Boredom could be defined as a lack of interest in the surrounding world, and as such, not a particularly fun state of mind to be in, nor a compelling trait for a protagonist of a short story. But Andrea Maturana’s short story “Interiors,” (A Public Space 22, translated from the Spanish by Heather Cleary) shows how fascinating boredom can be, and that there are much worse afflictions.
We meet Dr. Villagrán, a gynecologist, in the beginning of his morning rounds, and quickly discover how cynical he has become about his job. “The first patients of the morning had the privilege of an identity,” but after that they retreated to nothing more than their crass physicality: “Mrs. Cunt Six, Seven, Eight.”
He’s also jaded about his marriage to his wife, Regina, and has been for years. Out of boredom, he recently had an affair with Blanca, his secretary. Though now even that has lost its luster. “His inability to maintain interest in things or people had become a trait nothing could change, not even Blanca’s lips.”
But Maturana reveals, through the last patient of the day, that though Dr. Villagrán is jaded about life, he hasn’t lost hope that it might change.
“While Villagrán waited on the other side of the curtain…he began to hope that there was something truly unusual wrong with her. He wanted the skin of her vulva to be like that of her cheeks and hands. He wanted to see something he’d never seen before, to be surprised…nothing surprising ever happened, so he pinned all his hope on the woman he could hear slowly undressing…”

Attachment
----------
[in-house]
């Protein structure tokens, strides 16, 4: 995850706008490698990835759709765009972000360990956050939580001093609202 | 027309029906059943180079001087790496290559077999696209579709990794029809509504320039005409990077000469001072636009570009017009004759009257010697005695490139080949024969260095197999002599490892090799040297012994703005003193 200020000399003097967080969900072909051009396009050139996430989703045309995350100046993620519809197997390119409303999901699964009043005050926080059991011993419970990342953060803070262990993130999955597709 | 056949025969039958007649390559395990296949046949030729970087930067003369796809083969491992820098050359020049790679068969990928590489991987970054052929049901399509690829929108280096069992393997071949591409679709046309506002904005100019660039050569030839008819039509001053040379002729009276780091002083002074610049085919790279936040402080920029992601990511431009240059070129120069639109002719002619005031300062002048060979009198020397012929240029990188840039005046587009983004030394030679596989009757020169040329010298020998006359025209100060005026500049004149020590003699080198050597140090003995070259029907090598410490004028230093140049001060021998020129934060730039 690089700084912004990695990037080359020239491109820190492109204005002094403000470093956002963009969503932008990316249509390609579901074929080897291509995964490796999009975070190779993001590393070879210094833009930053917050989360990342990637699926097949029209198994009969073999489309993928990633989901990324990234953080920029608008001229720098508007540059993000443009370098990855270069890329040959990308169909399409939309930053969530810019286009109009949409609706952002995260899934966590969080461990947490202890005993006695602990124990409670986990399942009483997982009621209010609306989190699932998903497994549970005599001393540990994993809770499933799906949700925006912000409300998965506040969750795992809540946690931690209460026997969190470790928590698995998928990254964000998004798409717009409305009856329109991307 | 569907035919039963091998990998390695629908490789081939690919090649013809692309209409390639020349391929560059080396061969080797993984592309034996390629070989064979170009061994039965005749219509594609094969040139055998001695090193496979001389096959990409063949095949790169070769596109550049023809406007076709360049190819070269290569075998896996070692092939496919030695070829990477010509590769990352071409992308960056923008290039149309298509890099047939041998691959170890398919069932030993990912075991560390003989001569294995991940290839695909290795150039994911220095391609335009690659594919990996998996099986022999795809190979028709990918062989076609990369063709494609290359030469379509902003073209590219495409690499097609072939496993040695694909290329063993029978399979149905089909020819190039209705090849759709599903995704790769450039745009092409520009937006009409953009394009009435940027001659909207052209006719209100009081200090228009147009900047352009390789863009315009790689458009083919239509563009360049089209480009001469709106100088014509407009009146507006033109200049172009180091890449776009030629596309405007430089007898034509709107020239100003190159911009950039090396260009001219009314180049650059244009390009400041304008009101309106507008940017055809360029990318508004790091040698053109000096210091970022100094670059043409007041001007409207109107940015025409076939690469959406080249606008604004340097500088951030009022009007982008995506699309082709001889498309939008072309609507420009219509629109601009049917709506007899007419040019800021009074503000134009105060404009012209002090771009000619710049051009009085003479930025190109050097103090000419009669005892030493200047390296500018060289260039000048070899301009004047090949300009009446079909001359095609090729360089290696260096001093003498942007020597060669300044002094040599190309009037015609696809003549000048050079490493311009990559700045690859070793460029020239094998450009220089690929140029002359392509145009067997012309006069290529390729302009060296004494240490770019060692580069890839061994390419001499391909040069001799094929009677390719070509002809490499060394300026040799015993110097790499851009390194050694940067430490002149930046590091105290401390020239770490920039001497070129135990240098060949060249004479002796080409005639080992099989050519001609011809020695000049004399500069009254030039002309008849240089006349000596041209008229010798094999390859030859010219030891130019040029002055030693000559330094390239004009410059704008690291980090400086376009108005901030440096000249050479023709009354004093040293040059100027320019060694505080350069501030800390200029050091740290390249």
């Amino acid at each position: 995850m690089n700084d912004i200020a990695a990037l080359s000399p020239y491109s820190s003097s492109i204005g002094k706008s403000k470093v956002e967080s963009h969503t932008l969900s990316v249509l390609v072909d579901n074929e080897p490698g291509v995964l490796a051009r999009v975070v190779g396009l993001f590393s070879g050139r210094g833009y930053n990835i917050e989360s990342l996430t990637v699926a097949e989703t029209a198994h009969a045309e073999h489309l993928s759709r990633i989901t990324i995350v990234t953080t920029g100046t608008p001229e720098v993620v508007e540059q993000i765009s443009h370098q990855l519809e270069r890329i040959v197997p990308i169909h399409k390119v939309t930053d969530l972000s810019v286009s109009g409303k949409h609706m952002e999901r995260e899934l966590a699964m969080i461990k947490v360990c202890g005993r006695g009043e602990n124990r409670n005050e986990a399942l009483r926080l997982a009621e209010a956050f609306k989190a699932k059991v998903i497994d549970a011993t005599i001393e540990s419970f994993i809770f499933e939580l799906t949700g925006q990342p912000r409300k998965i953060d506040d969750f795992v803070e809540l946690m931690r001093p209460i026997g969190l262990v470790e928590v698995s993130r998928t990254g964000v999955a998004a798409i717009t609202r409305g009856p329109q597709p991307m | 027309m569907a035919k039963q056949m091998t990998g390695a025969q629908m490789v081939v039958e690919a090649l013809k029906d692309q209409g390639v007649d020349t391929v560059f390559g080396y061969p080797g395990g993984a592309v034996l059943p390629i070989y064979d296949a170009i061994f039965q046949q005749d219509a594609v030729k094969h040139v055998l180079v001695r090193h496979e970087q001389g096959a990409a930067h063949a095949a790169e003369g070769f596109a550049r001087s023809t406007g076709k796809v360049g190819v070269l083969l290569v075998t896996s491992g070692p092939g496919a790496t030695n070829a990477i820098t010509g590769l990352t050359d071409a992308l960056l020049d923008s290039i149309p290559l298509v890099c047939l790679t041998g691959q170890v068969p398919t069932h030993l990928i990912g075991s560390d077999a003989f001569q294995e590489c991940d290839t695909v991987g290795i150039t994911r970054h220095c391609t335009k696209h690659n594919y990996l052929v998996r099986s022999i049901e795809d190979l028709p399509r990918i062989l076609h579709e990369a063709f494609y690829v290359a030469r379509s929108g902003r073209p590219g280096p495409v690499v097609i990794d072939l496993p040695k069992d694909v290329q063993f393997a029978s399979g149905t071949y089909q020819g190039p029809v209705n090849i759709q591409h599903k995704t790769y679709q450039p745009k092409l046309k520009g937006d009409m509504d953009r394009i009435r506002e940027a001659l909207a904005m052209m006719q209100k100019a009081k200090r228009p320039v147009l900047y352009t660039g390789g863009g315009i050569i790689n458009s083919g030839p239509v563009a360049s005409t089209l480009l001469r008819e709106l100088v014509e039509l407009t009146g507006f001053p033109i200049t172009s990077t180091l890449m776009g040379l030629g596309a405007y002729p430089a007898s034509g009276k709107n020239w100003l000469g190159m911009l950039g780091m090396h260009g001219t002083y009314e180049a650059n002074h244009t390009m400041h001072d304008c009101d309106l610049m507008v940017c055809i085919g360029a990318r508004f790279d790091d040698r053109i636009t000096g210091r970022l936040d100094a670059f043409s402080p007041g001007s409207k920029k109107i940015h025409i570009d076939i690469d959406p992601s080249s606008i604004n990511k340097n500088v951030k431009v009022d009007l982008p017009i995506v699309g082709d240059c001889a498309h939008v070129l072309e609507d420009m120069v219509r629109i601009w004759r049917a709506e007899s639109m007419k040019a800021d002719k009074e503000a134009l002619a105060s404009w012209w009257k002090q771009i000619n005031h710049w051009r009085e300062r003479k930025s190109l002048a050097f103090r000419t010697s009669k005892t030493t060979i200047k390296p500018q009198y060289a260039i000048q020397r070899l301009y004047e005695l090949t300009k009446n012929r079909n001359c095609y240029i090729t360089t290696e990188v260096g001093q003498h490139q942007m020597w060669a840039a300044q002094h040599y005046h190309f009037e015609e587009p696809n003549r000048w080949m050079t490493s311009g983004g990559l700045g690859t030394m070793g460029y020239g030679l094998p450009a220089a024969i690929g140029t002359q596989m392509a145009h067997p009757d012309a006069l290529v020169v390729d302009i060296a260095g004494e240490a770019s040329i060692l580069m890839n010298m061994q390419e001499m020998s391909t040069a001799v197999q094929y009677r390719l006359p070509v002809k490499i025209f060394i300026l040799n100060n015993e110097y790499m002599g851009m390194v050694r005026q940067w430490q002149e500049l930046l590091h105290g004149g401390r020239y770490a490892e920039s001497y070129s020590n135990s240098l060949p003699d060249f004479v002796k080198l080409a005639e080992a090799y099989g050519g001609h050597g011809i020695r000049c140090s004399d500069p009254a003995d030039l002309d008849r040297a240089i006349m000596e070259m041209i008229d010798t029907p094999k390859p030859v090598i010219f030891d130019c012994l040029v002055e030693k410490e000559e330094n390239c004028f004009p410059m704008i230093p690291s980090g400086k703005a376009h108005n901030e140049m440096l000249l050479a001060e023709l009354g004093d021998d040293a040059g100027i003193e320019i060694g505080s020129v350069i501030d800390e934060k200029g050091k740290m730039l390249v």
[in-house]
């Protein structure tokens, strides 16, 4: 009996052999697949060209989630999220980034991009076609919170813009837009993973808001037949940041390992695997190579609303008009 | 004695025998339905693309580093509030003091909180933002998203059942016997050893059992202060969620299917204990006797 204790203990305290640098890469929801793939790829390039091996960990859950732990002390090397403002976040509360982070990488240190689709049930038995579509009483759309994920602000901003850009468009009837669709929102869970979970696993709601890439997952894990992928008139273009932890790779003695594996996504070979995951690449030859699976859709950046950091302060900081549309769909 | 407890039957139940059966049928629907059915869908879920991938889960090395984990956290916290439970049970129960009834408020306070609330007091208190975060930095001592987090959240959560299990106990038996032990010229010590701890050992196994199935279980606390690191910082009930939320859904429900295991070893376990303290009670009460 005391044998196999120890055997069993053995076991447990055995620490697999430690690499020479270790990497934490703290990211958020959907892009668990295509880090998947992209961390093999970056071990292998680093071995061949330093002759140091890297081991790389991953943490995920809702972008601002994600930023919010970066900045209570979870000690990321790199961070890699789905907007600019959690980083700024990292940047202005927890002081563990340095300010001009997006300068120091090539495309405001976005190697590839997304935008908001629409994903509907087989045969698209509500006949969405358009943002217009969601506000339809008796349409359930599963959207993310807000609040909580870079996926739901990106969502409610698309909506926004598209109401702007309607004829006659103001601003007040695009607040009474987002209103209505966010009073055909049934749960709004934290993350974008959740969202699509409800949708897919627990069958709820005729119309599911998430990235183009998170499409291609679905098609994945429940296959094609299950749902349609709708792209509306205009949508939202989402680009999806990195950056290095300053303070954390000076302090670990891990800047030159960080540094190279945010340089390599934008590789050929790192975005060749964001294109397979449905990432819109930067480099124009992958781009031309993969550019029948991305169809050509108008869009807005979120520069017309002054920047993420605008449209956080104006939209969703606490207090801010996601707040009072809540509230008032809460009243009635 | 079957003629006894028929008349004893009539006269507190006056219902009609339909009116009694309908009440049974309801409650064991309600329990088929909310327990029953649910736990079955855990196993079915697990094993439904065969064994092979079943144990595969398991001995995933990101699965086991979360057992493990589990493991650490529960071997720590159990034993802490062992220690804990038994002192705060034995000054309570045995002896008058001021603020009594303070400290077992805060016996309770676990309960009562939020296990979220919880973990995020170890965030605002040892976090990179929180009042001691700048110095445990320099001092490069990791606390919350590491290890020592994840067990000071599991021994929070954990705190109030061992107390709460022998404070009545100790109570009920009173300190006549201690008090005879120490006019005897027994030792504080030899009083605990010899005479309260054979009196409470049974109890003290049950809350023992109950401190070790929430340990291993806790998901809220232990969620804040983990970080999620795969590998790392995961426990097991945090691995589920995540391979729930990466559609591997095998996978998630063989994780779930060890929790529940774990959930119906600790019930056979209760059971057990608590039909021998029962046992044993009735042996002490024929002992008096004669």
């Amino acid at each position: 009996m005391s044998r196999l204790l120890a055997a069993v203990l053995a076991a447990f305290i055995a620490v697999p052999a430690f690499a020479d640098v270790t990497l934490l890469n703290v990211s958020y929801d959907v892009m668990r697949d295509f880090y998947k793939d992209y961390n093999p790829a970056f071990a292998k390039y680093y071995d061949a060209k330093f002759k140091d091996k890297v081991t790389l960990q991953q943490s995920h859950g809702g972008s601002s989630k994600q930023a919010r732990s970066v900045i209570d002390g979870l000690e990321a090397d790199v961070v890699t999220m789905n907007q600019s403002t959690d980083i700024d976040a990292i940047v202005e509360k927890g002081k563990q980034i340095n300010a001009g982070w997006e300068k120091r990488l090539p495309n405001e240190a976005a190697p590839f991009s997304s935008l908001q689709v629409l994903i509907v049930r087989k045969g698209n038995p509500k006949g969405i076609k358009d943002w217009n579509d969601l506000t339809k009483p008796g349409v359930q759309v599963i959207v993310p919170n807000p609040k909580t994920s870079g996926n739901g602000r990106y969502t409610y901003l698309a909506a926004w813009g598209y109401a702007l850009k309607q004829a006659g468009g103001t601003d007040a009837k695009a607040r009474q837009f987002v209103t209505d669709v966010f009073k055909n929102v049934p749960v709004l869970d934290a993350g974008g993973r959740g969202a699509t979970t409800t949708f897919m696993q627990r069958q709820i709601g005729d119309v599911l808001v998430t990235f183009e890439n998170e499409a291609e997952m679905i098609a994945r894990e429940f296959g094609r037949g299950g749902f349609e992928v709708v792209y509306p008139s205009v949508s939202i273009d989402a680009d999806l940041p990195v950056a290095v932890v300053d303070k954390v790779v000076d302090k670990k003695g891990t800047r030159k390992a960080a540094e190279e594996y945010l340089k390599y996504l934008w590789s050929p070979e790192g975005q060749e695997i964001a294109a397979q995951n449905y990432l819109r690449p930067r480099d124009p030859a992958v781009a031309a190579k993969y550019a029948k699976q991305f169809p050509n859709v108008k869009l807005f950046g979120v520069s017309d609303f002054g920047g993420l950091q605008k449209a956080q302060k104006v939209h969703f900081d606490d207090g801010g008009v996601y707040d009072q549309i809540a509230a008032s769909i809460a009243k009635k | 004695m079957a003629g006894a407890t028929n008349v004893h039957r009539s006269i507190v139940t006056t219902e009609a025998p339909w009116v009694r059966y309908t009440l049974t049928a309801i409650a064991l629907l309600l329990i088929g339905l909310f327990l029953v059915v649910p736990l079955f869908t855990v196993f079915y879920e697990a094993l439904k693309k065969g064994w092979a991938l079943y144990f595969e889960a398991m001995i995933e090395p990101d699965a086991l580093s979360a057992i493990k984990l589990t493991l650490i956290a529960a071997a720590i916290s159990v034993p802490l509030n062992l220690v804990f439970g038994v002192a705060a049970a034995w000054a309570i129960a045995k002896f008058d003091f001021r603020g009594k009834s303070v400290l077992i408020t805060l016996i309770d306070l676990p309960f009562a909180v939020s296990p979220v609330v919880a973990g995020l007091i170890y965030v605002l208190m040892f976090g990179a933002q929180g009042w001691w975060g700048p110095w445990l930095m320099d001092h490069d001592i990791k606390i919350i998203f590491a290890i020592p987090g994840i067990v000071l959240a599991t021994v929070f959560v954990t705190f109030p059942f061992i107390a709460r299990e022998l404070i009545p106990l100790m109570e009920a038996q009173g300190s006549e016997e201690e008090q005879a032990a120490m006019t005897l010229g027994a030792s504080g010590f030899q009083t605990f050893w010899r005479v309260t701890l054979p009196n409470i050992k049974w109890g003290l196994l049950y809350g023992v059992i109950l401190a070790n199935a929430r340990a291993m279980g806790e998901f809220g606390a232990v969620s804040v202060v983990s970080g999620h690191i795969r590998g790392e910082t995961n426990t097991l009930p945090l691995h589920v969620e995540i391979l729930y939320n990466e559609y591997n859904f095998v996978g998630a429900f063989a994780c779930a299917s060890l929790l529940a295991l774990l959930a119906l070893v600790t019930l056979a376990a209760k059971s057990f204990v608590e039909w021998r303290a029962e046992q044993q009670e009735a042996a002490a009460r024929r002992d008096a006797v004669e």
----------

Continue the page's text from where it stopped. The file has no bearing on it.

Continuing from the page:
Maturana handles the irony here—a world-weary gynecologist hoping that a strange new disease might deliver him from boredom—and throughout with a wonderfully straight face, and also manages to portray the doctor as, if not likable, very human. There’s something redemptive in the fact that his boredom springs from the desire to be surprised, to see something new—even if that surprise comes in the form of female genitalia.
Villagrán, wrought with anticipation, performs the last procedure of the day…but in the end is disappointed. The patient has an infection, but only a common one. He leaves the office and heads home tired.
It’s at the doctor’s home that Maturana performs the bold final move of this story. Villagrán arrives to find that his wife has left him. All of her belongings are gone and the house is empty and in “impeccable order.” He looks for a note, and finds “…nothing, and it occurred to him that the fact that Regina had nothing to say to him was almost more painful than her leaving.”
Dr. Villagrán finally has his surprise, but only in tragedy. He stepped out on his wife with Blanca in order to find something new, to be surprised in love. But now, after a fourth whiskey, Villagrán realizes that this is the moment “he finally lost all hope of being surprised.” The story comes full circle. His decision has, in the end destroyed what made his boredom even possible: hope.